Last year, Chaffetz made a brief run for House speaker, withdrawing after Rep. Paul Ryan, R-Wis., agreed to take the position. He has said he plans to leave Congress in 2020 and is already considering a run then for Utah governor.

The former Brigham Young University football kicker who was a convert to both the LDS Church and the Republican Party, was first the campaign manager and later the chief of staff for Gov. Jon Huntsman Jr.

He often tells the story of campaigning as a student in 1988 for a Democratic presidential candidate, Michael Dukakis. Chaffetz's father had been married to the woman who later became Dukakis' wife, Kitty.

Some voters, Karpowitz said, "certainly do care about the more visible role that he plays. But others might worry he’s in front of the cameras a little too much. I don’t see this right now hurting him in some big way."

Teng said he has suffered at the hands of some in the GOP establishment because he chose to gather voter signatures and then failed to meet the party's 40 percent state convention vote threshold.

The option to gather voter signatures, being challenged in court by the Utah Republican Party, is the result of a compromise with organizers of the Count My Vote initiative to replace the state's caucus and convention system with a direct primary.

"I just don't think this is a political environment that really encourages challengers to come out. I think the party has a vested interest to protect the status quo," the first-time challenger said. "The process stinks."

The native of Taiwan, who joined the LDS Church after missionaries came to his family's door as a child, came to the United States in 1989 when a friend's software company that he was working for was acquired by Microsoft.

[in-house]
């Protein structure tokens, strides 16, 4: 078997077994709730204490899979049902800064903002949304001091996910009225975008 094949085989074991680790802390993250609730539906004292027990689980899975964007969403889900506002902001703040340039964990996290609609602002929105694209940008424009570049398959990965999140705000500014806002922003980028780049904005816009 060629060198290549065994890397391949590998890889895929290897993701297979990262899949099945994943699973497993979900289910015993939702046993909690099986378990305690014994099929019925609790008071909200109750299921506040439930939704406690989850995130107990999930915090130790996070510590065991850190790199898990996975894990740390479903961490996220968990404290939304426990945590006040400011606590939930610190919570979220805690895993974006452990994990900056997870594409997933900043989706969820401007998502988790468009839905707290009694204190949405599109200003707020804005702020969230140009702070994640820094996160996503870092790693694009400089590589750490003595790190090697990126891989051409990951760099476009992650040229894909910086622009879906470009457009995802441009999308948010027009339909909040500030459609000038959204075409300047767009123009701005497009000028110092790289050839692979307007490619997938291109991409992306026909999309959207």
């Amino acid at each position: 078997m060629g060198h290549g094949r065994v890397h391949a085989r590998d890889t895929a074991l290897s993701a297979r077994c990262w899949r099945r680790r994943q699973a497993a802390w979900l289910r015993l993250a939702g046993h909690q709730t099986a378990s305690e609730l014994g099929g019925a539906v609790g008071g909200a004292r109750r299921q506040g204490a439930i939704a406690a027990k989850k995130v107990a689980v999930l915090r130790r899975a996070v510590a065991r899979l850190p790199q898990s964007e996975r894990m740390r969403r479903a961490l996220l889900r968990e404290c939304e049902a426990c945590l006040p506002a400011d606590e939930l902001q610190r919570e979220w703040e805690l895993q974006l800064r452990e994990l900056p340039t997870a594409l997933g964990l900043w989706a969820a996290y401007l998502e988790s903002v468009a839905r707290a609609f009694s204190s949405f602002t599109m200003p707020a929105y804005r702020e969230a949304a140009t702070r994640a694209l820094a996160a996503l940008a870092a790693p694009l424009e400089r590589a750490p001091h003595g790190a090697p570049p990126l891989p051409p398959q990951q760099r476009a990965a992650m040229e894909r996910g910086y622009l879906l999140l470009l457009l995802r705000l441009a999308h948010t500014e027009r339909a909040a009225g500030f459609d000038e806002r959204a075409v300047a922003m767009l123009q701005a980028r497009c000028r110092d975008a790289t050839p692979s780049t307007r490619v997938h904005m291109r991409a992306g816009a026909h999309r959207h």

During his nearly 17 years at the tech giant, Teng earned master's and doctorate degrees in electrical engineering at the University of Washington. He became a U.S. citizen in 1998 and has been an information technology professor at BYU since 2008.

Even though he's largely picking up the cost of his campaign, he declined to be specific about his personal wealth. "I would describe myself as a successful entrepreneur engineer and that's it. I was blessed with opportunity," Teng said.

His campaign has also raised issues about Chaffetz's conduct in office. In April, Teng filed a request with the Federal Election Commission for an investigation into what he called Chaffetz's "poor disclosure and misappropriation" of campaign funds.

Another claim by Teng is that Chaffetz is misusing the oversight committee's website, citing a page titled "Getting Results" about the committee's actions and Chaffetz's campaign materials referring to "Delivering Results."

Chaffetz has dismissed the allegations. His attorney, Matthew Sanderson, pointed out numerous issues with the FEC request such as mistaking a $3,200 advance deposit for a fundraising event at a Deer Valley hotel for a Chaffetz family holiday.

"I think it's unfortunate he's taken such a negative, inaccurate tone instead of proactively stating what he would do," Chaffetz said. "That's his choice. It happens to be inaccurate and wrong. I think people understand that."

The incumbent said he stands by a record built on "fiscal discipline, limited government, accountability and a strong national defense. I feel like if you get those four right, the country will be going in the right direction."